Merton Hanks was a veteran starter for the San Francisco 49ers when Deion Sanders joined the team in 1994.
“Let’s make no mistake about it: we were already good,” Hanks said. “We were a Super Bowl-caliber team.”
Sanders made them better, helping to lift the 49ers to a victory in Super Bowl XXIX during his one season with the team.
“Deion pulled off two things,” Hanks told BuffZone in a recent interview. “He was humble, but he was transformative in his approach to the 49ers, because the 49ers at that time were very much stoic, very businesslike and Deion added more fun, more flair to that team and that’s what that team needed at the time.”
Now the executive associate commissioner of football operations for the Pac-12, Hanks believes Sanders can make a transformative impact on the University of Colorado, as well.
A Pro Football Hall of Famer and arguably the best cornerback in NFL history, Sanders was hired as CU’s head coach on Dec. 3, and Hanks is excited to have his friend and former teammate in the Pac-12.
“Quite frankly, I don’t see a downside. I think the upside is so massive,” Hanks said. “It’s the type of hire that lets the fan base know that the Buffaloes are not only an elite academic institution, but wants to position itself to be elite in all aspects of its athletic endeavors. That’s why you bring in a guy like Deion Sanders.”
Certainly, the 55-year-old Sanders isn’t the same guy as the 27-year-old who joined the 49ers in 1994, but there are characteristics he still carries today, Hanks said.
“What I’m seeing, quite frankly, is a more mature version of the person I worked closely with and remain great friends with,” Hanks said. “This guy will help elevate whatever he’s a part of, and I think not just the football team, not just the athletic department, but the community of Boulder.
“Just a tremendous, tremendous athlete and it’s clear that he’s translated that drive, that commitment to be the very best into his coaching endeavor.”
Sanders joined a 49ers team that had five other future Hall of Famers, including Jerry Rice, Steve Young and Bryant Young. There were a lot of other stars, too, including Hanks.
Sanders’ experience of playing with other stars with the 49ers and other teams will benefit CU, Hanks said.
“Inherent to Deion’s approach, just by his training and what he’s seen to be successful, it’s elite level people at every position: the trainer, assistant coach, academic advisor,” Hanks said. “Then, we’re gonna go acquire elite level talent and combine those and then go from there because that’s how you build a long-term winner. We’ve all carried those lessons in our various endeavors and I think the University of Colorado and by extension the Pac-12 will benefit greatly.”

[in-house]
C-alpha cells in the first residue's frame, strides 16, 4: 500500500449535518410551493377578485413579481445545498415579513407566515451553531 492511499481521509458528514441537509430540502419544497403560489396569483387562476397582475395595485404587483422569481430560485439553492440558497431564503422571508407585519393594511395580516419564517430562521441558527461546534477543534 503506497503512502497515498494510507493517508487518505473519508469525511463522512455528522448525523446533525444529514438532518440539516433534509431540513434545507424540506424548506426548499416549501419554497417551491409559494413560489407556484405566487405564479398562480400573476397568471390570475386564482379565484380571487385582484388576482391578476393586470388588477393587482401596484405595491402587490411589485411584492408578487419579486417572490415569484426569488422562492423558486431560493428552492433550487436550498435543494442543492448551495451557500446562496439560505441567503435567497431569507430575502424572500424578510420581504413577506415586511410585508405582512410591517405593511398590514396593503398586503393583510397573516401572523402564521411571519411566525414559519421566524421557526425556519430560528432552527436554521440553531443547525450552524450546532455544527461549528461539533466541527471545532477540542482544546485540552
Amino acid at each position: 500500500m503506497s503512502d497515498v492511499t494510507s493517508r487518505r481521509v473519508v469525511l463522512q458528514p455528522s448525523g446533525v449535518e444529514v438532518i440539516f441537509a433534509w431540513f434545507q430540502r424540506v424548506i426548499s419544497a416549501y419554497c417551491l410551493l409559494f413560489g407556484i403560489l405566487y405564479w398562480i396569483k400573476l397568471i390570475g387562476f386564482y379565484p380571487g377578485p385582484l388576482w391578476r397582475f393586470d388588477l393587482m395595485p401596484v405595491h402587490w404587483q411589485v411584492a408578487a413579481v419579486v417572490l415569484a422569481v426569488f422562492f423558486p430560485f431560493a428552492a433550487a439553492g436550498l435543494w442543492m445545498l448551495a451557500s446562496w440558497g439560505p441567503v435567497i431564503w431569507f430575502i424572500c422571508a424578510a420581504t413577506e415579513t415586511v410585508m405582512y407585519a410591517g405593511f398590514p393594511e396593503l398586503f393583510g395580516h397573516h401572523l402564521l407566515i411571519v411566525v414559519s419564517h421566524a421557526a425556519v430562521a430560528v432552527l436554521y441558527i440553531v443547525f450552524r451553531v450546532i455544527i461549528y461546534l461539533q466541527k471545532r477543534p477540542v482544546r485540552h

Sanders’ arrival at CU comes at an important time for the Pac-12.
The conference has had some lean years recently in football, but 2022 was a success, as six teams finished in the Associated Press Top 25: Washington (No. 8), Utah (10), USC (12), Oregon (15), Oregon State (17) and UCLA (21). Washington State also played in a bowl game, while Arizona took a significant step forward under head coach Jedd Fisch.
“The Pac-12 really, in my mind, righted the ship in regard to respect for our institutions, respect for our football teams,” Hanks said.
The conference should be loaded with good teams – and great quarterbacks – next year, as well. And, with UCLA and USC leaving the Pac-12 for the Big Ten in 2024, the conference needs as many good teams as possible.
“The fact that all of the (remaining) 10 are clearly and demonstrably getting better is a good omen in that respect,” Hanks said. “It’s not a situation where those two are leaving and now the conference is irreparably broken.”
Coming off a 1-11 season, CU is at the bottom of the barrel right now, but Hanks sees that changing with Sanders.
“We kind of live in a microwave generation where we think everything’s gonna be fixed immediately,” he said. “Nothing happens overnight but certainly in my mind, Colorado has the right person at this point in the football program to help lead it forward in Deion.”
With the talent in the Pac-12, Colorado’s road could be tough, but that’s not going to faze Sanders.
“Colorado has got the right guy to go fight the fight with those institutions,” Hanks said. “When you have that type of competition, you need a leader that inspires and raises the bar as far as being competitive.
“Can you get your team to fight tooth and nail not only on game day, but in the classroom; in the community; to be better than what we were; be better today than we were yesterday? That’s what Deion brings to the table and I’m really excited for certainly the University Colorado, but I’m excited for the conference because for me, as you can imagine, that’s just another great head coach in the coaching room and that’s just going to drive great competition within the conference.”
Hanks was a sophomore at Iowa when he and the 19th-ranked Hawkeyes faced a still-building Colorado team on Sept. 17, 1988. Hanks scooped up a blocked punt to score a touchdown, but Sal Aunese and Eric Bieniemy led CU to the 24-21 upset.
That CU team was only four years removed from a 1-10 season but was on the verge of national prominence. Coach Bill McCartney led the Buffs to a national title in 1990.
A similar – although possibly quicker – resurgence could be underway at CU with Sanders.
“I’m intimately familiar with what a resurgent Colorado Buffalo football team can look like,” Hanks said. “That’s why I say you absolutely got the right guy in Deion and we look forward to seeing the process unfold.”